July 25, 2011
Hate Springs Eternal: Teaching in a Disharmonious Classroom
A few weeks ago I did what professors all over the land did: I logged my students’ grades and handed them in. This capped the end of an academic year in which I have never been more reviled and hated. In fact, this semester I gave my students permission to hate me to the fullest, and I in turn allowed myself the drunken freedom of “hating” them as well.
Before I stand accused of holding all kinds of warped pedagogical attitudes and beliefs, I want to make clear my belief that most learning, whether in kindergarten or graduate school, is built on a foundation of love and trust.
But as in many relationships, things can go askew, and within the love matrix negative feelings, even hatred, can develop. Good teachers and students deal creatively with strong negative feelings.
One might think: what kind of animosity can develop in say, a classroom of first-graders or at the other end of the educational spectrum, graduate students in a doctoral program? Experience tells me that there is plenty of it to go around.
For example, in the graduate school of psychology at the university where I teach, we studied such topics as psychopathology of childhood and analysis of group processes this past semester. It was a large class of bright, appealing and motivated students. They were as good as you will find in most places. Yet even in these seemingly intellectually-laden precincts, an exciting palpable sense of hatred started to brew.
A significant number of students found the class was not what they expected. “Too much free-floating discussion, not enough text-driven material” was what a few said. This seemingly minor quibble erupted into full-fledged despising and white-knuckle stare-downs. Although satisfying compromises were seemingly reached (we could talk about actual situations with children and refer verbally to text), there were holdouts.
One particularly bright and articulate student wrote to me in her weekly log (a requirement for each class session) “This class has just dragged on and on. This is not what we paid for. I won’t talk about how I feel during class and if you ask me to do it, I will disavow that I wrote this!”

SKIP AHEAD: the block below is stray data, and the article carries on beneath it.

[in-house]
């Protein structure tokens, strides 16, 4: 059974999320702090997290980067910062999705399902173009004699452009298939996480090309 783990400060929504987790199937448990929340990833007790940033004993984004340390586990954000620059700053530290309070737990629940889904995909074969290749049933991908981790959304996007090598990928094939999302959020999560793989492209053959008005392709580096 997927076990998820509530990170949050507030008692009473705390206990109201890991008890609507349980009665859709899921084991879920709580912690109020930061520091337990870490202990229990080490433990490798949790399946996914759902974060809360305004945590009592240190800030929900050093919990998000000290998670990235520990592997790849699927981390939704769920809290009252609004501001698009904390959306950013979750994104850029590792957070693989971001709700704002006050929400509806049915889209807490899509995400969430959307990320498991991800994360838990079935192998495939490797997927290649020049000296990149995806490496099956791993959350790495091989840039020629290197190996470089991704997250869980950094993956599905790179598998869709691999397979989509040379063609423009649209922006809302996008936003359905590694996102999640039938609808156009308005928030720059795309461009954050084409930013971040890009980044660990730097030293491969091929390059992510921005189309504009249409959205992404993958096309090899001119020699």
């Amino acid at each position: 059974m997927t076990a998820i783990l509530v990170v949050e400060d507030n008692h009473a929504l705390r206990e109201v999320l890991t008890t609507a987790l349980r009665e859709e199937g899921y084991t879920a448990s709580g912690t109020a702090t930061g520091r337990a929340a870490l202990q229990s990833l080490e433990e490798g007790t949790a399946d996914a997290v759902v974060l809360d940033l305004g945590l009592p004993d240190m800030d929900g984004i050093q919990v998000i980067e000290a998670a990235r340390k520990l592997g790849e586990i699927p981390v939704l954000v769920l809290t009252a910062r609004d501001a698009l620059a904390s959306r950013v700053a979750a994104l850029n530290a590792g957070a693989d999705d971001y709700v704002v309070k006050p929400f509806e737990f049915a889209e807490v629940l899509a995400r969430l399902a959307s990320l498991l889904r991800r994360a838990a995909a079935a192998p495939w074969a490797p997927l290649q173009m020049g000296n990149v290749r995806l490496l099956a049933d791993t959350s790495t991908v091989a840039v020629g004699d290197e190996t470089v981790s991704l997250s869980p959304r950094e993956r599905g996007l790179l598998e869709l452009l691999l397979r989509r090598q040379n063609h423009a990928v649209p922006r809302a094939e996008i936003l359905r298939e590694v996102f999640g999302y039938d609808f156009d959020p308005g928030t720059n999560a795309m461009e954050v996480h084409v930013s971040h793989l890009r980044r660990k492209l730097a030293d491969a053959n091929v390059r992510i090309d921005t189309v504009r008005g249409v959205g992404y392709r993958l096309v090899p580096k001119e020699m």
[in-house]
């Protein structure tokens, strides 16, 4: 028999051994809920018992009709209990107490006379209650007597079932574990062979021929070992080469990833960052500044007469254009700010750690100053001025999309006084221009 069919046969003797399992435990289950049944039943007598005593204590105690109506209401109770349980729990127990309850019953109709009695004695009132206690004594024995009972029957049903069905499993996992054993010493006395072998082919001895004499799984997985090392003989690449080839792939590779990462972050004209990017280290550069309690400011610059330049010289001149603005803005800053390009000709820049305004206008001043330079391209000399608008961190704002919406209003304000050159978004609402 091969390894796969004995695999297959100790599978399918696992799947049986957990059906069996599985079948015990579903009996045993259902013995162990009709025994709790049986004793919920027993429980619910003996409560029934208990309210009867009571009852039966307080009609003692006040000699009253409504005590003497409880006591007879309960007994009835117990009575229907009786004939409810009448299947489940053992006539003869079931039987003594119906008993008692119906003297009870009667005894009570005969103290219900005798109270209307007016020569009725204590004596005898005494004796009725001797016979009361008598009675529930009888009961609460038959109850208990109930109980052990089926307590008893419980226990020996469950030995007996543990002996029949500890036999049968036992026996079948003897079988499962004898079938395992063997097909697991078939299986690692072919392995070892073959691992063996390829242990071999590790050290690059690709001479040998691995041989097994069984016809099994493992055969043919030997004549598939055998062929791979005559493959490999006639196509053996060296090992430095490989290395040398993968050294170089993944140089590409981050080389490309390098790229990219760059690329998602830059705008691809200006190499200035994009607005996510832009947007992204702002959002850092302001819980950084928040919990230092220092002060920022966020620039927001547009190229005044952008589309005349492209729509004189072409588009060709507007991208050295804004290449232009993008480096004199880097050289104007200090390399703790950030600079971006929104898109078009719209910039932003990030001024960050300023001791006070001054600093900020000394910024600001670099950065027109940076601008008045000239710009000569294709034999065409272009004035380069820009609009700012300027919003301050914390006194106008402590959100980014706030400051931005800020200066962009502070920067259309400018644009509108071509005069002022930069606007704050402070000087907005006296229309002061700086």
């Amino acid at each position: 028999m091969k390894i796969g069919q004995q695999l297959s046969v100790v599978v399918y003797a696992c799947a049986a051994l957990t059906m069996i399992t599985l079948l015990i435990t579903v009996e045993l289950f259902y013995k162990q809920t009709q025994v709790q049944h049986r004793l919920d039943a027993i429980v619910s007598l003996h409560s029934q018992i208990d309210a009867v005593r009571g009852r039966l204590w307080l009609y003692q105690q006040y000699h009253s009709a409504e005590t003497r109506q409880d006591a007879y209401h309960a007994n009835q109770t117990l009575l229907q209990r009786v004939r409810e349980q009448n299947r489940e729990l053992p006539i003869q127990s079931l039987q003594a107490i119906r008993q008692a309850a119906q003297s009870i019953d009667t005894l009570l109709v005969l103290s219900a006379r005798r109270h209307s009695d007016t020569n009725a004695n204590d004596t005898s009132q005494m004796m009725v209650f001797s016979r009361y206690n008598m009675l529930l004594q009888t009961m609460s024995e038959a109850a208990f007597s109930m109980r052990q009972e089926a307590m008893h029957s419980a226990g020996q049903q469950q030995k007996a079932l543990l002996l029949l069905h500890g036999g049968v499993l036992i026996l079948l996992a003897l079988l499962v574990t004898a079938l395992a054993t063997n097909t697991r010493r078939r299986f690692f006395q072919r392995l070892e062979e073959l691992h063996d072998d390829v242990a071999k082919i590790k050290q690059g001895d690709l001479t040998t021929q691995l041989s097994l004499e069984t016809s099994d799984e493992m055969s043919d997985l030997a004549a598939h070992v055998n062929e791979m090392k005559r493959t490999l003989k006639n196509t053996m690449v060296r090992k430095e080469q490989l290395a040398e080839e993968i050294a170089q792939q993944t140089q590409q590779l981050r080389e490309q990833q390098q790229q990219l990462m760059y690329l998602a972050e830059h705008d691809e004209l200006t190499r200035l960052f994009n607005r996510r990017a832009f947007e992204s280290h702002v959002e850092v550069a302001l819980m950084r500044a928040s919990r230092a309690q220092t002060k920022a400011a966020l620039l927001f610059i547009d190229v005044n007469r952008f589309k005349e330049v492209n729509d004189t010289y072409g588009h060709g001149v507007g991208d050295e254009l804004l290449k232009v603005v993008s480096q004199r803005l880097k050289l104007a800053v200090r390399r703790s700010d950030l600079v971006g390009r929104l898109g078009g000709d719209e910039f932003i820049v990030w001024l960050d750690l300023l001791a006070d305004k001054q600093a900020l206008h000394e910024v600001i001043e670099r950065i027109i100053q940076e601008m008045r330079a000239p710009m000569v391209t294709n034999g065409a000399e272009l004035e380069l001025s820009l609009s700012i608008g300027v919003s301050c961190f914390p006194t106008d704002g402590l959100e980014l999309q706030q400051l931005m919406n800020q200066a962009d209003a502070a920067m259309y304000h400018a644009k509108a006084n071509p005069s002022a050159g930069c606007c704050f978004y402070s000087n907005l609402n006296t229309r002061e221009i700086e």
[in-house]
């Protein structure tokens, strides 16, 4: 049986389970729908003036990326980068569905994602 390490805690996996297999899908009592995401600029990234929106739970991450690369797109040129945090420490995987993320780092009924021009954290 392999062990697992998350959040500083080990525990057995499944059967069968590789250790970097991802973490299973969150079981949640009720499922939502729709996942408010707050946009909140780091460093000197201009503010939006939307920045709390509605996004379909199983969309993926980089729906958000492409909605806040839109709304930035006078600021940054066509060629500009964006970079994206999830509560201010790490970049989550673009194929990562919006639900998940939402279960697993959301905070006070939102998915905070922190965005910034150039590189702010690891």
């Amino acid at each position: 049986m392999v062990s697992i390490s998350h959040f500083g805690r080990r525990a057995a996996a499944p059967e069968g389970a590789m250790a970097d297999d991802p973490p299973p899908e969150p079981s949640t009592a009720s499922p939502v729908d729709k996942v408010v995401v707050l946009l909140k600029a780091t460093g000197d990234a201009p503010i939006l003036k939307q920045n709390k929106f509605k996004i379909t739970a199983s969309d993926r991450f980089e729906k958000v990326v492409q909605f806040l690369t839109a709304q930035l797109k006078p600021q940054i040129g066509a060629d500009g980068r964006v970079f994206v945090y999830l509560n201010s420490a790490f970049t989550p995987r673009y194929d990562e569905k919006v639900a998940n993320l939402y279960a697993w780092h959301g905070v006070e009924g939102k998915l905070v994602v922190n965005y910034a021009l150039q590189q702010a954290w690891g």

And so the semester haltingly progressed. Students did learn, but the educational flow was impaired. It was a bit of a slog.
Of course, at the end of the semester came grading time. I had always found grading students to be joyless and depressing, and on occasion it would bring about periods of self-loathing.
Brooding about this semi-annual task, I came upon an idea. Why not share the burden with the students? On the last day of the class I asked everyone to divide into groups and grade each other. After brief discussion they handed in their grades. Not surprisingly, they gave each other A’s. I said I would take their recommendations under advisement.
I came to understand that many, if not most, of these students expected to get A’s almost as their birthright. They walked in with that expectation even before the class began. After all, they were “great” students. They were young, bright and articulate. One had the sense that they had been told that all their lives and what’s more, they had the scores to prove it. Their silent demands of the academic world were potent and powerful. It was if they were saying I am an “A.”
Editor’s Note. Coming tomorrow, part two of this article in which the author describes his final lesson for his students: “You do not get an A in life for just showing up and complying or even for cooperating.”
Simon Yisrael Feuerman, PsyD, LCSW, is the director of the New Center for Advanced Psychotherapy Studies (NCAPS), and an adjunct professor of psychology at Kean University.